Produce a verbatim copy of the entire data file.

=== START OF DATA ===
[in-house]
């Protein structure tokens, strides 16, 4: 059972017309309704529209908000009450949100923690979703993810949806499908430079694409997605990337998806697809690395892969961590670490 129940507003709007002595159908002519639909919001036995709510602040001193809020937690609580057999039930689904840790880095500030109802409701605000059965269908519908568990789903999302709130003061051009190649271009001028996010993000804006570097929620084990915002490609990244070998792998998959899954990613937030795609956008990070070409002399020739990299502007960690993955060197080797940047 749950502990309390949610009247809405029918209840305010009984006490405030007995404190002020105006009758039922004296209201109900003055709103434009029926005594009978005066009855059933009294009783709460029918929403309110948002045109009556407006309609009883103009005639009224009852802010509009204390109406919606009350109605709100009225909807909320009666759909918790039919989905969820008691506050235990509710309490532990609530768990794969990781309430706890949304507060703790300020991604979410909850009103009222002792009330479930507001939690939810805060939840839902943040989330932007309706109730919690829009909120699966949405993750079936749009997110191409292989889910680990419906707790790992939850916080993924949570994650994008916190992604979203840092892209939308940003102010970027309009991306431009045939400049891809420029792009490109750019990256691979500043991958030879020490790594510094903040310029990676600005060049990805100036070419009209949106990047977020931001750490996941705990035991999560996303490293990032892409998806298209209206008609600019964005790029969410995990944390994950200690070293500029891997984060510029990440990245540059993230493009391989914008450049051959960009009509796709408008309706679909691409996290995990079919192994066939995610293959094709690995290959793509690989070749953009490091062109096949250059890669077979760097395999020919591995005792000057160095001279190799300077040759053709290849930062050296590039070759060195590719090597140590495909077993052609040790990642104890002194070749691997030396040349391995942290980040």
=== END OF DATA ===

[in-house]
């Protein structure tokens, strides 16, 4: 059972017309309704529209908000009450949100923690979703993810949806499908430079694409997605990337998806697809690395892969961590670490 129940507003709007002595159908002519639909919001036995709510602040001193809020937690609580057999039930689904840790880095500030109802409701605000059965269908519908568990789903999302709130003061051009190649271009001028996010993000804006570097929620084990915002490609990244070998792998998959899954990613937030795609956008990070070409002399020739990299502007960690993955060197080797940047 749950502990309390949610009247809405029918209840305010009984006490405030007995404190002020105006009758039922004296209201109900003055709103434009029926005594009978005066009855059933009294009783709460029918929403309110948002045109009556407006309609009883103009005639009224009852802010509009204390109406919606009350109605709100009225909807909320009666759909918790039919989905969820008691506050235990509710309490532990609530768990794969990781309430706890949304507060703790300020991604979410909850009103009222002792009330479930507001939690939810805060939840839902943040989330932007309706109730919690829009909120699966949405993750079936749009997110191409292989889910680990419906707790790992939850916080993924949570994650994008916190992604979203840092892209939308940003102010970027309009991306431009045939400049891809420029792009490109750019990256691979500043991958030879020490790594510094903040310029990676600005060049990805100036070419009209949106990047977020931001750490996941705990035991999560996303490293990032892409998806298209209206008609600019964005790029969410995990944390994950200690070293500029891997984060510029990440990245540059993230493009391989914008450049051959960009009509796709408008309706679909691409996290995990079919192994066939995610293959094709690995290959793509690989070749953009490091062109096949250059890669077979760097395999020919591995005792000057160095001279190799300077040759053709290849930062050296590039070759060195590719090597140590495909077993052609040790990642104890002194070749691997030396040349391995942290980040």